Actor Morgan Freeman accepts the Oscar for Best Supporting Actor for his work in “Million Dollar Baby” at the 77th Academy Awards on Feb. 27, 2005 (Photo Credit: AP Photo/Mark J. Terrill).
Perseverance Pays Off
By 2004, actor Morgan Freeman had become the Susan Lucci of the Academy Awards.
“Million Dollar Baby” represented Freeman’s fourth Oscar nomination. He had previously received nominations for “Street Smart” (1987), “Driving Miss Daisy” (1989) and the “The Shawshank Redemption” (1994).
But on the night of Feb. 27, 2005, two brothers in Hollywood were named Oscar (Jamie Foxx won Best Actor for “Ray” on the same night). Since that night he has received another Oscar nomination (Best Actor for “Invictus,”) but for finally breaking through with an Oscar victory, RegalMag.com proudly salutes Morgan Freeman in our series on Black actors to win the Oscar.
The fact that Morgan Freeman was around 50-years-old before he received his first Academy Award nomination makes his rise to the top of Hollywood even more inspiring.
According to imdb.com, “Morgan was born in June 1937, in Memphis, Tennessee, to Mayme Edna (Revere), a teacher, and Morgan Porterfield Freeman, a barber. The young Freeman attended Los Angeles City College before serving several years in the US Air Force as a mechanic between 1955 and 1959.”
Morgan Freeman’s first successful foray into acting came via the stage.
Throughout the 1970s, he worked consistently in the theater, winning two Obie Awards in 1980 “for his portrayal of Shakespearean anti-hero Coriolanus at the New York Shakespeare Festival and for his work in Mother Courage and Her Children,” according to imdb.com.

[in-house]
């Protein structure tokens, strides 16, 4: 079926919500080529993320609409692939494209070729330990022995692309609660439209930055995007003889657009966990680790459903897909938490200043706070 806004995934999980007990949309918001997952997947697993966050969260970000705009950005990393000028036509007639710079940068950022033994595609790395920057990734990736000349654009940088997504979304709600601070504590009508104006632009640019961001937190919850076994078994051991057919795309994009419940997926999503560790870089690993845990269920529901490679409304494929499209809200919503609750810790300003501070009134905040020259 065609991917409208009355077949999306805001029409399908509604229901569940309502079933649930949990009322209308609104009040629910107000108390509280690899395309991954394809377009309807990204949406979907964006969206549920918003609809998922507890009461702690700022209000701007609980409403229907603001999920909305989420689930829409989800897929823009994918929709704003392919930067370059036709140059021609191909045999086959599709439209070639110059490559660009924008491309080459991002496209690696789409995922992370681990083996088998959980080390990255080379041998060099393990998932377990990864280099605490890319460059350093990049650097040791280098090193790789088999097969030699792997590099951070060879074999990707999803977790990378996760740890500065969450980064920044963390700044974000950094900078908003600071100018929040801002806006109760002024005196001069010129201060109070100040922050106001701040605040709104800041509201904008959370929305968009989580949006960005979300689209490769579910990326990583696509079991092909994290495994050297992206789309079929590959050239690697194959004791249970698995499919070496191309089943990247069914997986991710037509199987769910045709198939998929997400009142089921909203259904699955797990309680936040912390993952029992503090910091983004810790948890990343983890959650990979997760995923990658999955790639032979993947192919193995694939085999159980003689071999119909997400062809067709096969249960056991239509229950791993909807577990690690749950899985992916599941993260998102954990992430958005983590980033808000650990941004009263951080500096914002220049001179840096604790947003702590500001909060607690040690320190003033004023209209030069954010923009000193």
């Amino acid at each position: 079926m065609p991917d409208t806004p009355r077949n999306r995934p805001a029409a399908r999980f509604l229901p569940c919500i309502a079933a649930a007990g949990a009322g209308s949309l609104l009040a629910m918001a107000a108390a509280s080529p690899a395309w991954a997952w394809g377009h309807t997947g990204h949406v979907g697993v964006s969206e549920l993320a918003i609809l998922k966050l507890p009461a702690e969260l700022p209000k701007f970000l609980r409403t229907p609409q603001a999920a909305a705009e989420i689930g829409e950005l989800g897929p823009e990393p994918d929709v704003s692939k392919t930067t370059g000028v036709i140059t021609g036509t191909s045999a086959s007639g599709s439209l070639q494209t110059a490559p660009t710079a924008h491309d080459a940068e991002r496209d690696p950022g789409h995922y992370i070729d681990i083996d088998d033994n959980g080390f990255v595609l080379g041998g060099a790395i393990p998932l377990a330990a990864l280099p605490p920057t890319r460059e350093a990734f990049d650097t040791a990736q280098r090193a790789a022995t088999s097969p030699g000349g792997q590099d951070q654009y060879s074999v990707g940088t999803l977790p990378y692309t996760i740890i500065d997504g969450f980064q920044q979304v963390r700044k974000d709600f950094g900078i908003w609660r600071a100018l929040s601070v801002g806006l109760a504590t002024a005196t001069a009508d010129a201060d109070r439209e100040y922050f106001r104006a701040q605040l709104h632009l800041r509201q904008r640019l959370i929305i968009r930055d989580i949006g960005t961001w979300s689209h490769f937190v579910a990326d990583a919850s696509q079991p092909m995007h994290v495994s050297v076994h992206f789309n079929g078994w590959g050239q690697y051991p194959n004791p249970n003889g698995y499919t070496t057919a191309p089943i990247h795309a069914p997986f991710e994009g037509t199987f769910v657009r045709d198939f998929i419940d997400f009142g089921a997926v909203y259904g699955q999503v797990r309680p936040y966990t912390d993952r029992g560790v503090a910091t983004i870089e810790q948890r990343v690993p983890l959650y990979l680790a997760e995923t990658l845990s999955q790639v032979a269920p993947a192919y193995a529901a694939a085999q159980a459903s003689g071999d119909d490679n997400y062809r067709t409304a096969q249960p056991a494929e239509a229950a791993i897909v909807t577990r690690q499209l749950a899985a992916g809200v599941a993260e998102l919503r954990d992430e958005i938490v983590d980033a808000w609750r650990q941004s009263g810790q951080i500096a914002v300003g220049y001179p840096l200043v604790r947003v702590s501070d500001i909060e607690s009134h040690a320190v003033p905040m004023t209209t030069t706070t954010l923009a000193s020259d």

“For most of the 1980s, Freeman continued to contribute decent enough performances in films that fluctuated in quality. However, he really stood out, scoring an Oscar nomination as a merciless hoodlum in ‘Street Smart’ (1987)…”
After that first breakthrough moment with the Oscar nomination, critically acclaimed performances became the norm for Freeman.
Movies like “Lean on Me,” “Driving Miss Daisy,” “Glory,” “Unforgiven,” “Amistad,” and playing God in “Bruce Almighty” put him on the same pedestal as some of the greatest actors in the history of Hollywood.
While some may question the Academy nominating him for a subservient role in “Driving Miss Daisy” and as a thug in “Street Smart” while ignoring his positive and powerful role as Joe Clark in “Lean on Me,” no one can question the depth of his performances in any film.
Known more for serious roles, Freeman has shown an ability to succeed in lighter roles as well like “Ted 2,” “Last Vegas,” and “Evan Almighty.”
However, it is his work with Hollywood legend Clint Eastwood that has produced arguably his most memorable work.
The duo worked together in “Unforgiven,” “Million Dollar Baby” and “Invictus” in which he played former South African President Nelson Mandela.
But it was his work in “Million Dollar Baby” that will always be regarded as his best because of the Oscar victory.
After the win Freeman said, “I want to thank everyone and anybody who ever had anything at all to do with the making of this picture, but I especially want to thank Clint Eastwood for giving me the opportunity to work with him again and to work with Hilary Swank. This was a labor of love. And I thank the Academy. I thank you so very much.”
However, RegalMag.com and all of your fans would like to thank you too.
Thank you for showing us the meaning of perseverance, dignity and hard work.
Morgan Freeman’s career has exemplified all three of the aforementioned characteristics.
Those characteristics are an inspiration to us all!